Tips For Working Without Timeboxes

My previous piece on timeboxes led to a fair amount of dialogue on Twitter.  Some of it was positive and some of it was critical.  However, a particular tweet (that led to some back and forth) stood out to me.

In the absence of “real deadlines”, do we need to timeboxes to rein in our development teams?

As promised in the previous post, I’d like to share some approaches that teams I have been on have used to reduce their dependency on timeboxes.  I do want to be very clear that I have also used these techniques in conjunction with timeboxes.

Ruthlessly Delivering Small Increments Of  Value

Regardless of whether you use stories or not (all our work does not have to be represented as stories), I will encourage you to decompose your work into small bites of customer value.   The INVEST method (associated with user stories) is a good guide to use. Each ‘increment of value” should take a few days to complete. 

There is a common misconception that I often encounter which suggests that the bites of value a team works on should be exactly what will be “released” to the customer.  I believe this to be a grave mistake.  Let me illustrate with a common example.

Imagine a team is developing an API that supports GET, PUT and POST as methods.  Let’s also imagine that the team decided the API will not be made available to customers until all three methods are implemented.  Should this be treated as one bite of value or three bites of value?  Most technology folk I know will argue that it should be one bite of value because it will not be released until all the methods are supported.  I probably would have argued for this earlier in my career as well.  Well now I beg to differ.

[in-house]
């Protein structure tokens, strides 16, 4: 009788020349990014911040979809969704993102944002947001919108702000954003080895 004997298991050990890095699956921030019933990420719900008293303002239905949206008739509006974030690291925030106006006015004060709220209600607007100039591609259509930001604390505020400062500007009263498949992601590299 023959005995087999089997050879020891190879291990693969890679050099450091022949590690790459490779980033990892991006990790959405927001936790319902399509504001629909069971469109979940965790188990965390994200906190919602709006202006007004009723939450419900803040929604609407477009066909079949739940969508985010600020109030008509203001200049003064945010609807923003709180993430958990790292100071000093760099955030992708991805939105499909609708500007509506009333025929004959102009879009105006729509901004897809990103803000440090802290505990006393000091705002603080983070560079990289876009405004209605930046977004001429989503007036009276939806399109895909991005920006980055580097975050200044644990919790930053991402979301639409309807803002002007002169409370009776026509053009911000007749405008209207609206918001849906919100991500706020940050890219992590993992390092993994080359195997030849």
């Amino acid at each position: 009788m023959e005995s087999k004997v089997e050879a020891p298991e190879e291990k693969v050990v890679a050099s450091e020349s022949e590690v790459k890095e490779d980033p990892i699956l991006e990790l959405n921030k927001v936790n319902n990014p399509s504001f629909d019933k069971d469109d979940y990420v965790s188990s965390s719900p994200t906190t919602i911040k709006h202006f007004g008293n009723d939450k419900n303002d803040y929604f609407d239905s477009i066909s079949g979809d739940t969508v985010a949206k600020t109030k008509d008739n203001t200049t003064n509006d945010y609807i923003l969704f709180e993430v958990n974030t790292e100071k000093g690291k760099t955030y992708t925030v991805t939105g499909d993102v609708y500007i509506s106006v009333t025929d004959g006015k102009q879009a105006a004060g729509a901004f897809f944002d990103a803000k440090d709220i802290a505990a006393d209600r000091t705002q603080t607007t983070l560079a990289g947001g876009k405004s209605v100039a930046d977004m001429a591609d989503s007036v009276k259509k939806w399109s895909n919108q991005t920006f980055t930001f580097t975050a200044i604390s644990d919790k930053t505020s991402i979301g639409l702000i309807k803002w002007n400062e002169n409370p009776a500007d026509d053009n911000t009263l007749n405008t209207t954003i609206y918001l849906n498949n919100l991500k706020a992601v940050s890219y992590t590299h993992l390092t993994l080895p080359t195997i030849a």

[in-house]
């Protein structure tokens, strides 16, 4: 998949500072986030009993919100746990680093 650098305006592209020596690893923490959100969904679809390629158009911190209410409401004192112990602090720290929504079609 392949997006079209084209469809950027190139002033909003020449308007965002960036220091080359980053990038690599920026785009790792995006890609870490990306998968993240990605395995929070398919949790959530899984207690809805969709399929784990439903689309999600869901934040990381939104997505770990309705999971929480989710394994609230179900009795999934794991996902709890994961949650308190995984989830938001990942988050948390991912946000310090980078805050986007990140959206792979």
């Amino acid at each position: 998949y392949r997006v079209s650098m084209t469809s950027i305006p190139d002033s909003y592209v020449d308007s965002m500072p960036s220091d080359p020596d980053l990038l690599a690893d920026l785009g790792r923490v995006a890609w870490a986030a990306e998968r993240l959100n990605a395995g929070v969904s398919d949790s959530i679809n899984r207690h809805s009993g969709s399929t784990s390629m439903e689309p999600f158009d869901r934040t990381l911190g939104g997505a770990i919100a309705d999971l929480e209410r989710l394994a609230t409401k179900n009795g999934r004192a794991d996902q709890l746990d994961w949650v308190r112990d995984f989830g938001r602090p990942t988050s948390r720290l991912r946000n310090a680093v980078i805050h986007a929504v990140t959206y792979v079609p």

It is clear (at least to me) that there are least three units of value available with this API and while it is true that all three methods need to be implemented before the API is made available, each method can independently be developed and validated for proper function. If each method was treated as its own “story”, we’d find that each story meets INVEST criteria.

But what difference does it make?  After all, nothing will be released until all three methods have been implemented.  That is fair point.  And yet I’m compelled to ask the following questions:

  • Why would we delay (internal) feedback on the first method just because the second and third methods haven’t been implemented?
  • Why would we couple the the release of value with deployment?
  • What if it so happens that we learn that we can release the API progressively?
  • Why would be knowingly limit the options of how we approach the work?

As I learned many years ago, “bite small, chew fast”.  There are many tips on how to split/slice stories.  Google is our friend.

Limit Work-In-Progress

Timeboxing, done right, helps us to be extremely selective about what we want to accomplish in a given timeframe.  We take the time to understand the capacity available to us and then select the most appropriate work that we think we can get done in that time period.

The good news is that we shouldn’t require a time constraint to explicitly limit our work in progress.  It’s a proven fact that the more work we have going on concurrently, the less we actually get done.  Unfortunately many organizations don’t pay attention to how much they have going on and instead attempt to ensure that they are operating near 100% utilization which invariably slows things down and ensure.  Teams are primarily rewarded for how busy they look.  I see many Product Owners struggle with limiting work in progress.